The last year has undoubtedly been difficult for everyone, myself included. After the prime minister’s announcement in March 2020, my peers and I initially felt ecstatic to have the chance to potentially miss weeks of schooling with few ramifications. As everyone tried to get on top of how to teach and study online, I stayed positive, looking forward to the fact that ‘everything would be back to normal by Christmas’.
I’ll admit, right from the start, I had my doubts about whether this really was such a good thing, but I remained hopeful and kept looking forward.
Days into weeks, weeks into months
As days turned into weeks, and weeks turned into months, things definitely started to go downwards. It became increasingly obvious that the time missed from school would, in fact, impact on our futures, and a growing sense of unease emerged in us all. Our teachers started piling on the work more and more, and I became fed up with having to spend increasingly long hours at my desk, with a fog of uncertainty blotting out the final goal of exams.
‘The monotony really brought me down: wake up, get ready, spend most of the day in front of the computer, eat dinner, then back to sleep.’
It got hard at times, especially having to worry about whether or not our GCSEs would actually go ahead. The significance of the schools’ closure was becoming incredibly evident. The monotony really brought me down: wake up, get ready, spend most of the day in front of the computer, eat dinner, then back to sleep.
Messy Church young leaders
As we slowly started to trickle back into classrooms in September, things were finally starting to look up, at least for the time being. The daily routine that had become rooted deep within me finally changed somewhat, but it was still very regular and uninspiring, as so many pursuits remained unavailable.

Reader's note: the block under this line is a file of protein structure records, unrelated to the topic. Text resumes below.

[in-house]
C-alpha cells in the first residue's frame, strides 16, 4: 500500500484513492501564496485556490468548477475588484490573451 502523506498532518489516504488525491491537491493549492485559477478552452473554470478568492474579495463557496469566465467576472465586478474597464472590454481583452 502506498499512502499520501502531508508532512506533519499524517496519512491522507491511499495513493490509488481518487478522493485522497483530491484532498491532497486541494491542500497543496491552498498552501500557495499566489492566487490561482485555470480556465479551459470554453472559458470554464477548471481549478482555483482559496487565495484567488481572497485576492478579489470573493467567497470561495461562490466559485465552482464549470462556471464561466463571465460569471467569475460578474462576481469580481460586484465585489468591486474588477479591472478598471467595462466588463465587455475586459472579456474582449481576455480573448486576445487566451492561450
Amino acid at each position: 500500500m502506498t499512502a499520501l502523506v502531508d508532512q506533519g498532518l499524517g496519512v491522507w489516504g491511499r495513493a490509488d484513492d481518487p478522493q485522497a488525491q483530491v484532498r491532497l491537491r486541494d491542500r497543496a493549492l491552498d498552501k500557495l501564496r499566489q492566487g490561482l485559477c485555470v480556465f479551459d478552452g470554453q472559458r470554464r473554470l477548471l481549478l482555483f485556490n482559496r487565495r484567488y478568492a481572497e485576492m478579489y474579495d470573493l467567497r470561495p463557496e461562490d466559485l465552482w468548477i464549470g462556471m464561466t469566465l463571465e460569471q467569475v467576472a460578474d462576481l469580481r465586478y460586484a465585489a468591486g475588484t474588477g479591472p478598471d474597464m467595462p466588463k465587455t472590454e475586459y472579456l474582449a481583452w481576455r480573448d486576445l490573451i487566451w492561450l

So when the opportunity arose to get involved in the Messy Church young leaders group, I jumped at the chance to add something interesting to my weekly schedule. More than anything, it was an excuse to exercise my creativity that had been almost invisible over the preceding months. It brought a breath of fresh air into my otherwise stale mornings.
Dedicating a short amount of time in the month to to dream up interesting crafts and activities was decidedly rewarding. Thought-provoking discussions encouraged me to think of new ways that I could rejuvenate my own life: each session left me motivated to not only put my creativity into action but also generally feel better about myself and to be more positive to those around me. The effort required to prepare all the necessary paraphernalia beforehand was more than justified by seeing people genuinely enjoying the activities we had organised. It was very fulfilling.
‘Each session left me motivated to not only put my creativity into action but also generally feel better about myself and to be more positive to those around me.’
Our Christmas session was especially memorable. I created a festive greetings card during the session, which I gave to my parents afterwards. It seems mundane, but in 2020, even the smallest things could cheer me up and give me the encouragement I needed to keep my head up, to keep looking towards the eventual end of the worrying and concern.
Above all, opportunities to express myself and carve my own path are what I’ve missed the most over the past twelve months, as the tedium of online academia eroded my enthusiasm. I’m massively grateful to my fellow Messy Church young leaders for the inspiration and motivation I needed in these trying times, and I look forward to many more successful online sessions.